In Baghdad’s Sadr City, cleric’s support supports protests

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BAGHDAD (TBEN) — The four sons of Khalil Ibrahim are among thousands of followers of an influential Shia cleric who staged a sit-in outside Iraq’s parliament after storming the building last week with a stunning move that set the country into a new era of political cast instability.

Ibrahim is all behind them, he says, as are practically all of his neighbors in Sadr City, Baghdad’s huge district of millions of largely impoverished Shiites that support the cleric, Muqtada al-Sadr.

Every house in the district’s concrete jungle has members participating in the sit-in, 70-year-old Ibrahim told The The Bharat Express News on Thursday. “This time we know that change will come, we are sure of it,” he said.

Al-Sadr derives its political weight largely from their seemingly unending support. The cleric’s message has sparked minutely organized mass protests at various times in the past, bringing Baghdad to a standstill and disrupting the political process. Many in Sadr City proclaim their devotion to the cleric and reject corruption charges against his movement.

They are drawn to his religious rhetoric and the promise of long-sought change and recognition for a community among Iraq’s most deprived.

Most in Sadr City complain of inadequate basic services, including electricity in the scorching summer heat – temperatures soared above 50 degrees Celsius (122 degrees Fahrenheit) on Thursday. The majority who spoke to the TBEN did not complete the degree, and those who did said they could not find work.

Spurred on by protest calls from al-Sadr’s party, they overran parliament on Saturday, before retreating to the sit-in outside the building. Their meeting prevents al-Sadr’s Iranian-backed political rivals from continuing to form a government. Al-Sadr, whose party won the most seats in the most recent elections, had demanded a majority government that would have pushed those rivals out.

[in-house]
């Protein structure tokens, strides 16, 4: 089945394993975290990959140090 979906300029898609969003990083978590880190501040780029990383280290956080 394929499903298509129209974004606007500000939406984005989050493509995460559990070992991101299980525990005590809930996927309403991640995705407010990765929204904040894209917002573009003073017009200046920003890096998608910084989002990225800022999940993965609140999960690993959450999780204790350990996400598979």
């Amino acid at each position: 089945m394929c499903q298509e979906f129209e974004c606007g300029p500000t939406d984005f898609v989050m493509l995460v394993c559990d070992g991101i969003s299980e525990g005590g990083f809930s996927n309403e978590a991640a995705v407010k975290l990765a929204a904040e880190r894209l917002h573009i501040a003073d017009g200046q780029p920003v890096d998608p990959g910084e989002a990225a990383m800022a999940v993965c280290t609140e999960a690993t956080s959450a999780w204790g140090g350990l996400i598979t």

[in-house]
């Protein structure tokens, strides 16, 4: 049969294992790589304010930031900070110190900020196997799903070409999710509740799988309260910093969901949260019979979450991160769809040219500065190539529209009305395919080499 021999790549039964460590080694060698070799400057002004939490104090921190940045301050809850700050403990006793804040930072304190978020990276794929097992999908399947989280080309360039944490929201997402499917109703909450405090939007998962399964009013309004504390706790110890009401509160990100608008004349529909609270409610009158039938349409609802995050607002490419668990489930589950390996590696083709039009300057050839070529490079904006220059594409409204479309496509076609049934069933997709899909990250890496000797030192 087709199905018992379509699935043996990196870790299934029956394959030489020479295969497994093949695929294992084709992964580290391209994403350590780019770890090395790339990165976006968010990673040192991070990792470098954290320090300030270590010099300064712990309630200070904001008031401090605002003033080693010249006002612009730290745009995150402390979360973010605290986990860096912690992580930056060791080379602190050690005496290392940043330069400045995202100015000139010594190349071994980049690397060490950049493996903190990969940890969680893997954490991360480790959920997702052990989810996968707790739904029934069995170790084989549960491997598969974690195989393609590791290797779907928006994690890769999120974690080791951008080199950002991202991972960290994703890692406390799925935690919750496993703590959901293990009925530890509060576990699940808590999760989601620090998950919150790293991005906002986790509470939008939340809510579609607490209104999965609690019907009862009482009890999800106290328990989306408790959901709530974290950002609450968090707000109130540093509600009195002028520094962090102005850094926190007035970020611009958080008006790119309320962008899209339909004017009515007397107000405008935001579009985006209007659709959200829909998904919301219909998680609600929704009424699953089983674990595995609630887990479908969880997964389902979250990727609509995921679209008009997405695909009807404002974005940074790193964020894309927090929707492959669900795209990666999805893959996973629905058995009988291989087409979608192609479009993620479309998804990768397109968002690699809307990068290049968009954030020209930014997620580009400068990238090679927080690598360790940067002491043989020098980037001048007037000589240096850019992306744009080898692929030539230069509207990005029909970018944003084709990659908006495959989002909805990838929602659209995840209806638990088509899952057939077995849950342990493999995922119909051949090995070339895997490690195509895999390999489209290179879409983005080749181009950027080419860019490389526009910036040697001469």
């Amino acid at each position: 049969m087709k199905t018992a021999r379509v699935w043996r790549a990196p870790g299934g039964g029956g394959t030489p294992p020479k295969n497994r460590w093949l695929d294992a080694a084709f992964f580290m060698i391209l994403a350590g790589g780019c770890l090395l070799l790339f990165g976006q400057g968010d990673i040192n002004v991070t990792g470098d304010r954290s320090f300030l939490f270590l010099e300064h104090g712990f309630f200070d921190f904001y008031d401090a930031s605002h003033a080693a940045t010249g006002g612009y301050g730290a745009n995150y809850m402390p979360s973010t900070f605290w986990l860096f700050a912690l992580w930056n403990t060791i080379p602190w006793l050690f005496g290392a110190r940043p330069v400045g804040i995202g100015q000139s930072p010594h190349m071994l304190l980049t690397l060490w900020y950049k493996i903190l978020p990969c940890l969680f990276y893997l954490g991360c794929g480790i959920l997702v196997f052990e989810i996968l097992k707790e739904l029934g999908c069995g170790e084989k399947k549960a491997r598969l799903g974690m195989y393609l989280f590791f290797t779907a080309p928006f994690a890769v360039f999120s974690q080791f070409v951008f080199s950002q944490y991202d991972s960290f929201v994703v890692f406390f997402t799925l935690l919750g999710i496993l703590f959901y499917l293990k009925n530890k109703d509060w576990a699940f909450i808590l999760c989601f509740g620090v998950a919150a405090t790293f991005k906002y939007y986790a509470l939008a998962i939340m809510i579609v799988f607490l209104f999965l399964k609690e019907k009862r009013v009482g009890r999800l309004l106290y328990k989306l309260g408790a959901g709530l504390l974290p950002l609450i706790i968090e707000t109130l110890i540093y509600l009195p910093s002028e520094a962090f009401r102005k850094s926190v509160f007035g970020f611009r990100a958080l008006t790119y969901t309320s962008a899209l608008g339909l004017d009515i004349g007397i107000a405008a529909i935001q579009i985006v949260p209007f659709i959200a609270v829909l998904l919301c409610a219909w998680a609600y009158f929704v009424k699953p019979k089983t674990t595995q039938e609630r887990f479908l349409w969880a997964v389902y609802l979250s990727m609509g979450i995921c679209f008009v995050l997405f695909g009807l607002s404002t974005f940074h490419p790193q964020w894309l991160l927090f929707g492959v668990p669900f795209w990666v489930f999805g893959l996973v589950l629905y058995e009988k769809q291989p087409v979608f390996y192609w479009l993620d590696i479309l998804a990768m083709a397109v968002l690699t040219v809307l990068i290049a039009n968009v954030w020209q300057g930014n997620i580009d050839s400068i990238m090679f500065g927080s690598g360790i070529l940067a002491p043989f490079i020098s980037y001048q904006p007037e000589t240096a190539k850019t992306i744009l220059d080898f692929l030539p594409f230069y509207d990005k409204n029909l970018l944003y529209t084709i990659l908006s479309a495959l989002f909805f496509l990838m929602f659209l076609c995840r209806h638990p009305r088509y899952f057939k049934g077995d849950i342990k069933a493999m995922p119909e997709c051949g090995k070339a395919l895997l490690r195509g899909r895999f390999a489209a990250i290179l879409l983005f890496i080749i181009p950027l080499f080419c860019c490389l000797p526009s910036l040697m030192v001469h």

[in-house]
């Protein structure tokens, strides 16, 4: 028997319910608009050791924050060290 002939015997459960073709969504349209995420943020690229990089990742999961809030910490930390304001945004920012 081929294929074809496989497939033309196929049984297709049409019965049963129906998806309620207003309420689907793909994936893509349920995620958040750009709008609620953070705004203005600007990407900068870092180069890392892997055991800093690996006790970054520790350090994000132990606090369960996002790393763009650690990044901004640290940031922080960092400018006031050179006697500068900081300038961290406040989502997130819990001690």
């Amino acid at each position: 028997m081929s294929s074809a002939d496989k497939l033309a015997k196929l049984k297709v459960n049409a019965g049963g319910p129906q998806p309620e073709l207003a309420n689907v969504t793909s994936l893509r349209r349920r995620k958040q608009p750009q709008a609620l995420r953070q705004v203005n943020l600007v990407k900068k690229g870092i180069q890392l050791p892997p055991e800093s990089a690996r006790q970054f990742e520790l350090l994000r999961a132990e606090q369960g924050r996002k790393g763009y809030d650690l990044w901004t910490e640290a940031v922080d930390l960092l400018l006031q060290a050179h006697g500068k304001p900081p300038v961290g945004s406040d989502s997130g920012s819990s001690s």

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The deadlock extends an unprecedented political deadlock 10 months since the federal elections were held.

The cleric calls on his followers to take action by provoking a powerful combination of religion, most notably by invoking the sacrifices of Imam Hussein, a revered figure in Shia Islam. He also takes advantage of Sadr City’s long history as the epicenter of mass social demonstrations where feelings of oppression and revolution are deeply rooted.

This history dates back to the creation of the district shortly after the overthrow of the monarchy in 1958 by Abdel Karim Qassim.

Called Revolution City at the time, Qassim built settlements for migrants from southern Iraq, many of whom were violently expropriated of land and living in extreme poverty. The five original sectors would grow to 100 sectors with 2.5 million inhabitants in the coming decades.

Promises to develop the area never materialized in Iraq’s turbulent modern history.

With successive regime changes, the area fell into neglect and created an urban underclass that was separated from the rest of Baghdad society. Under Saddam Hussein, the area became a center of Shia resistance. After the US-led invasion in 2003, it was renamed Sadr City after al-Sadr’s father.